Researcher of the Month
The ‘Monsters’ of Venice: Why we still see cruise liners in the Venetian Lagoon
In the fall of 2019, the public debate about whether large cruise liners should be banned from Venice boiled up again, following some problematic incidents. Countermeasures were considered, but despite massive criticism from politicians, NGOs, and citizens, there are still cruise ships in the Venetian Lagoon today. In a recent study, WU Professor Giuseppe Delmestri and his co-authors Claudio Biscaro and Mia Raynard investigated the factors behind this state of affairs. The study was published in the Academy of Management Proceedings and nominated “Best Paper”.
Over the last few years, the strong waves caused by large cruise liners entering Venice via the Giudecca Canal have become a massive problem for the lagoon city. Ships have crashed, docks have been damaged, and people have been injured. Aside from these incidents, environmental organizations have been arguing for many years that the cruise ships are also threatening the delicate ecosystem of the Venetian Lagoon. Even though politicians, including Venice’s mayor, have called for tough countermeasures, the ships are still cruising on the lagoon today, attracting passengers with the promise of unique views of St. Mark’s square.
Industry and politics trading favors
Giuseppe Delmestri and his fellow researchers from WU’s Institute for Change Management investigated the underlying dynamics of these processes and analyzed their causes based on social exchange theory. As Delmestri explains, “Our analysis shows that what we’re seeing is primarily a form of social exchange: Problems caused by cruise liners in Venice create public debate and criticism. In response, the cruise companies support the city in solving certain isolated issues. As a result, politicians feel indebted to the companies and, in turn, are ready to make concessions to them.”
Concessions to cruise industry in return for stewards on St. Mark’s square
The study by Delmestri, Biscaro, and Raynard highlights the workings of this reciprocal exchange between industry and government: The cruise industry voluntarily agreed to curb the pollutants of the fuel used within the Lagoon to appease environmental concerns. One of the cruise companies also sponsored a team of stewards to help coordinate the flow of tourists on St. Mark’s square. These activities were intended to support local police, who had been very busy maintaining order among the tourists visiting Venice. The local authorities applauded these activities on the part of the cruise companies and the mayor became receptive to the industry’s demands.
Compromises that fail to change the status quo
Despite massive calls to ban cruise liners from the Venetian Lagoon and redirect them to a cargo port outside the city, all the debates did not lead to any substantial changes. “There were plans to reduce the traffic of particularly large cruise liners by a third and to partially reroute the ships to other ports,” Delmestri points out. “By sacrificing a part of its revenue and offering support to the local government, however, the cruise industry successfully avoided a cruise ship ban on the passage to Piazza San Marco through the historical city center.” Despite small cutbacks, Venice is largely keeping its port open to the big cruise liners. “Not only Venice but also other UNESCO sites and the natural environment are threatened by such dynamics,” Professor Delmestri points out. “Our analysis shows how easy it is for large industries to influence political decision-making if politicians aren’t a hundred percent firm and clear in their positions. Citizens should be wary of such ‘compromises’ and ambivalent political statements.”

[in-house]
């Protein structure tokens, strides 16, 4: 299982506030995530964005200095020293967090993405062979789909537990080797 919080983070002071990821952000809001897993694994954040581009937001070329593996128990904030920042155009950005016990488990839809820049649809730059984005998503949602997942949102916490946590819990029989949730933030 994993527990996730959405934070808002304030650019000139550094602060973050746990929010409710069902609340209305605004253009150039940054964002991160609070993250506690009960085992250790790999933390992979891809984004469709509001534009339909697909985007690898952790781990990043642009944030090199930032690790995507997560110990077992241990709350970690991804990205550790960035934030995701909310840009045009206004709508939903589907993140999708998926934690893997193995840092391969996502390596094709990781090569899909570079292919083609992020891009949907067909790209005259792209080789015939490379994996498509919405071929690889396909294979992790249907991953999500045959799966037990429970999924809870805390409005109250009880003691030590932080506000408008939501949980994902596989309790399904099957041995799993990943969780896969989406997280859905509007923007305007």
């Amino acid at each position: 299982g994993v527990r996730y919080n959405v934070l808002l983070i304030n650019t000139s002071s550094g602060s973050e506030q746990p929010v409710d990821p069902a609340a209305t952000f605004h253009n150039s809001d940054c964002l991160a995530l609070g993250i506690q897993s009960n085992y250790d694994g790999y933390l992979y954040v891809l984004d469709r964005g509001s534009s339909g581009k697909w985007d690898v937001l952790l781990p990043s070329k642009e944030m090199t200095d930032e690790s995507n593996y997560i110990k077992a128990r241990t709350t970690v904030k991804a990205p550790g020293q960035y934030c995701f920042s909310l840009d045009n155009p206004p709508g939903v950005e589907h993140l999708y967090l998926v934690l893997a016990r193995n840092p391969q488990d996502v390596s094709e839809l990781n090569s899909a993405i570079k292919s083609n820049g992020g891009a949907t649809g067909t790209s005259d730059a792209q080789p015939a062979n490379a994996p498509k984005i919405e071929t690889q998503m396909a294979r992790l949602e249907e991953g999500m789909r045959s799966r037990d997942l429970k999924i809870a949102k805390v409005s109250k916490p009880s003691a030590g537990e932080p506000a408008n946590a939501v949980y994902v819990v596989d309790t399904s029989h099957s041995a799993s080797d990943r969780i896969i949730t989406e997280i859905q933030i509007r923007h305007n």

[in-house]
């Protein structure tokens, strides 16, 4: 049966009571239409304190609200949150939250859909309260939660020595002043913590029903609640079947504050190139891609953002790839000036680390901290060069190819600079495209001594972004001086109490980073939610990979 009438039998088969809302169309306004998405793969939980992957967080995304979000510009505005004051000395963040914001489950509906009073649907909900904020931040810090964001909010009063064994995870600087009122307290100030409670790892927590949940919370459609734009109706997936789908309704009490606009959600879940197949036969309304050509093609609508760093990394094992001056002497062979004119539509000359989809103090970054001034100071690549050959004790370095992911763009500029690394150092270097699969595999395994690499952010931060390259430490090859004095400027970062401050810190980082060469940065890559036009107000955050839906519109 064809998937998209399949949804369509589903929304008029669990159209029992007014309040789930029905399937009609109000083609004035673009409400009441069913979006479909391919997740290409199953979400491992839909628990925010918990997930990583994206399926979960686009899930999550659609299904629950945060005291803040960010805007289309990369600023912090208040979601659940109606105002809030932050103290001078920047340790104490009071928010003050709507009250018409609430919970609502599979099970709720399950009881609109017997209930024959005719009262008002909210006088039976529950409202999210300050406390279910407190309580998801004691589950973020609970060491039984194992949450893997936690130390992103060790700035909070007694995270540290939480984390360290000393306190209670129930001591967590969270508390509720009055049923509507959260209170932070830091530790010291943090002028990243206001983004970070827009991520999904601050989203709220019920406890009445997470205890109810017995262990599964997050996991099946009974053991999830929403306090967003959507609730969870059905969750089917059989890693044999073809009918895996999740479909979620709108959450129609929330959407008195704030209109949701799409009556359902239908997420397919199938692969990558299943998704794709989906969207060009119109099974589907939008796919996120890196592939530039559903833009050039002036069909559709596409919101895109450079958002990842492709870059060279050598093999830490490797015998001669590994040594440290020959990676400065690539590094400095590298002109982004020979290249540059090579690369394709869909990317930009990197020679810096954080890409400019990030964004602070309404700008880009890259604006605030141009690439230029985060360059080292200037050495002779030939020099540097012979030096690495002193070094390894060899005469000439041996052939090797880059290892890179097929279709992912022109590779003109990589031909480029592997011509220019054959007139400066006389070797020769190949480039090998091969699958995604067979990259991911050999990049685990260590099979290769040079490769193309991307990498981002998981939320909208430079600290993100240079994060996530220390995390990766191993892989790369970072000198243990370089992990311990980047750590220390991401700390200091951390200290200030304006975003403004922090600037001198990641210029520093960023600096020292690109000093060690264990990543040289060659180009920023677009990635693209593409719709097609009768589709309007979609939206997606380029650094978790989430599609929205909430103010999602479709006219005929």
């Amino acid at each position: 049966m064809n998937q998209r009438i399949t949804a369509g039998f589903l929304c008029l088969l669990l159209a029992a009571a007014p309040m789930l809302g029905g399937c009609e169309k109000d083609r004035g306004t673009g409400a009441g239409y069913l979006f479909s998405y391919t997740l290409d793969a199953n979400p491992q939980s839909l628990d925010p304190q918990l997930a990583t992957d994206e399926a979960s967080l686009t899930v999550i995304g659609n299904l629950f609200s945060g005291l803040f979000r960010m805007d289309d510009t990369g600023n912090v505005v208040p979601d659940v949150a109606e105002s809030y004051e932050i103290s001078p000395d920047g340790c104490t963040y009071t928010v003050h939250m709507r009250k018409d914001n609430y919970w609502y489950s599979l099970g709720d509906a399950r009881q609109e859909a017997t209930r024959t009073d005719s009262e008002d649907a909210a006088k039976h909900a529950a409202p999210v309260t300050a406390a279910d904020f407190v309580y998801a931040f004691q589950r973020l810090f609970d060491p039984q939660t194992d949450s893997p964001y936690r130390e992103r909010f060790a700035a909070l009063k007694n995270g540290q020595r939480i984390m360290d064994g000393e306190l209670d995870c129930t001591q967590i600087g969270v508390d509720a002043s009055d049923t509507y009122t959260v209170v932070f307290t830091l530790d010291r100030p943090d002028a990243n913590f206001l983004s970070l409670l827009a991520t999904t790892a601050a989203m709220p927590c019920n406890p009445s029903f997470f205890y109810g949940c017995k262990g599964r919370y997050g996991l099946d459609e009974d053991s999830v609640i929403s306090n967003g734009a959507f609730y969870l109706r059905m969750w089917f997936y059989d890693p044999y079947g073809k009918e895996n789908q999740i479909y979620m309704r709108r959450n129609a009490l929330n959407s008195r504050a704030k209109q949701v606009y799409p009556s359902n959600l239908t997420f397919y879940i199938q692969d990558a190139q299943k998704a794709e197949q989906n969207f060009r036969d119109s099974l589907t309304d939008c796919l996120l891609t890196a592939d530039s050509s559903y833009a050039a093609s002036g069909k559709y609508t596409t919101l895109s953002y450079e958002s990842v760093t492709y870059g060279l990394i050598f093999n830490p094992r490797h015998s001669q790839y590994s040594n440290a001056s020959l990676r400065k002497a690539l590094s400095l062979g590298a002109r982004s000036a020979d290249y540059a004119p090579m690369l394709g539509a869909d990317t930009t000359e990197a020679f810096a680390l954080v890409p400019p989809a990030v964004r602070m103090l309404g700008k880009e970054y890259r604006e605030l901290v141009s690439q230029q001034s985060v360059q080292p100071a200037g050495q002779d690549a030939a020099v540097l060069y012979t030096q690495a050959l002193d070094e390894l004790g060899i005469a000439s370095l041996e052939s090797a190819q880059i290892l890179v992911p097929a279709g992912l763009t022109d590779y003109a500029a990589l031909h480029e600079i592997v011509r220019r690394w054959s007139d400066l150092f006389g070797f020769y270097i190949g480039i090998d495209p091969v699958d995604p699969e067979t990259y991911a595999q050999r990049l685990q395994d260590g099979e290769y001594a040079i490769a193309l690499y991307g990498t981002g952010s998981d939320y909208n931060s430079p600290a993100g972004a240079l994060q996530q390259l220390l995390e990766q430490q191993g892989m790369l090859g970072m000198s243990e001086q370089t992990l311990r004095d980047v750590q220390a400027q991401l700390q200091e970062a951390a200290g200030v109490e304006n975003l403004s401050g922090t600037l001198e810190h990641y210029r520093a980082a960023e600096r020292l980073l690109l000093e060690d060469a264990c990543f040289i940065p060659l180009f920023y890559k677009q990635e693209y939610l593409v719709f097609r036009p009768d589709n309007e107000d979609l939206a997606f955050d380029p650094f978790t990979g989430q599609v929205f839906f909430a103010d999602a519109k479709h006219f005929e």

About Giuseppe Delmestri
Giuseppe Delmestri is a native of Italy and works as a full professor at WU’s Department of Management. He studied business administration at Bocconi University in Milan, specializing in organizational studies and HR management. After gaining business experience as a marketing executive at Fabbri Publishing in Hamburg, he resumed his academic career in 1992 at Bocconi University’s Institute for Organizational Studies, where he worked as an assistant until 2004. He then moved on to become an associate professor of organizational studies and human resources at the University of Bergamo, where he founded and headed the university’s executive academy. In 2011, Delmestri was appointed professor of organizational studies and global business at JKU Linz. In 2014, he became a full professor at WU, where he is now head of the Institute for Change Management und Management Development. Delmestri is also a member of WU’s Competence Center for Sustainability Transformation and Responsibility (STaR). His main research interests are organizational change and change management, the strategic positioning of organizations and market categories, branding and organizational identity, and the relationship between social movements and organizations (e.g. regarding veganism, climate justice, and mobility). In his research, he also addresses topics related to ethics in business and science. Delmestri is a co-founder of OS4Future and Adventerra Games and member of Scientists4Future and Scientists4XR. He also acts as an advisor to private, public-sector, and social organizations. Among other distinctions, he received Bocconi University’s Award for Research Excellence and won an Emerald Literati Award for Excellence in the category “Outstanding Author Contribution” in 2018.